They're taking me to Marrakesh
     All aboard the train, all aboard the train...

The offers of help with our bags resumed at the station but we continued to decline the assistance in both languages of Morocco, having learned how to say no thank you in Arabic from our helpful cab driver: our non, mercis and la shukrans were incessant. Once in the station lobby, however, we were left alone since the Police Touristique do whatever they can to protect travelers inside from being hassled.

     I've been saving all my money just to take you there
     I smell the garden in your hair...

Our two first-class fares for the 303 kilometer trip to Fes were only $30 total. First class bought us reserved seats in a cabin with six passengers rather than the eight in second class (just slightly less expensive). Signs indicated that they accepted credit cards, but as our Frommer guide had warned us, when we presented our MasterCard, there was the inevitable excuse for why we had to pay cash. A frequent explanation is that the machine is out of paper (!), but in our case, the ticket agent informed us that the system was down. We wondered whether the system was ever up and then paid for the tickets with the dirhams we had just withdrawn from the ATM outside the station.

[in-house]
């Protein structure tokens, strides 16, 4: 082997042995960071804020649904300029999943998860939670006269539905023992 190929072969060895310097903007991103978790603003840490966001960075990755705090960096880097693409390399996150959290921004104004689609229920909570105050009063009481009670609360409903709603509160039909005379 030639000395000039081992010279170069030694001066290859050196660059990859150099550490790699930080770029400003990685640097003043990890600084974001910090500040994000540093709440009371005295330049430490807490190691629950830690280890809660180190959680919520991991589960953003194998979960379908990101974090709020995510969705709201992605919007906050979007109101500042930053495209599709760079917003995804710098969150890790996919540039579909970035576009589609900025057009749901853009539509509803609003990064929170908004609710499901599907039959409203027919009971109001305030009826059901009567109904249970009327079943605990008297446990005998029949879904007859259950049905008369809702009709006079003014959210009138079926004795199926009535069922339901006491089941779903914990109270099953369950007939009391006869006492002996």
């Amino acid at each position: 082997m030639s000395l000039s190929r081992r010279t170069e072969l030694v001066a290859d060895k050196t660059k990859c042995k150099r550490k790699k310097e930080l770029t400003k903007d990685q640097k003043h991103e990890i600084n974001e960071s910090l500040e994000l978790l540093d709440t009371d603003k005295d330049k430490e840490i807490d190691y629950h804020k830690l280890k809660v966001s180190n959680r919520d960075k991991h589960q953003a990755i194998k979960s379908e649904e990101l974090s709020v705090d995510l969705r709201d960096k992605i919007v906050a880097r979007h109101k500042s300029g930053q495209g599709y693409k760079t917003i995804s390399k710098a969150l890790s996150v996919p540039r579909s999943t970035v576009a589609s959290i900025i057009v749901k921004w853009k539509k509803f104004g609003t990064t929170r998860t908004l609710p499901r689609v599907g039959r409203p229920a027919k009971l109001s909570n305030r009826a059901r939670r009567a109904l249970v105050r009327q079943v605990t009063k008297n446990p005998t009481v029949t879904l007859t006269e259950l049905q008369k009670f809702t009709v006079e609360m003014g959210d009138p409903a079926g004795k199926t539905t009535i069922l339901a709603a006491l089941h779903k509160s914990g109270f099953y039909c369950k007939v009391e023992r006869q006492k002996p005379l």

Take the train from Casablanca going south
     Blowing smoke rings from the corners of my mouth my mouth...

The Moroccan trains are labeled “express” but they’re definitely not fast – no high-speed TGV bullet trains on this leg of our trip. Within about 20 minutes we were in the hinterlands outside Tangier and Joe and I simultaneously turned to each other and said, “We’re definitely not in Kansas anymore.” At every train crossing on unpaved roads, a colorful parade of beat-up jalopies, horse-drawn carts carrying multiple passengers and a jumble of wares, donkeys burdened with baskets overflowing with miscellaneous cargo and pedestrians in dusty djellebas waited patiently for the train to slowly pass. Dogs and cats freely roamed and sheep and goats grazed on nonexistent grass alongside the tracks with nothing to prevent them from wandering into the path of the train. A never-ending trail of debris and abandoned junk lined the shallow gully that paralleled the track. How could the few people who live in these desolate places possibly generate so much garbage?

     Colored cottons hang in the air
     Charming cobras in the square
     Striped djellebas we can wear at home...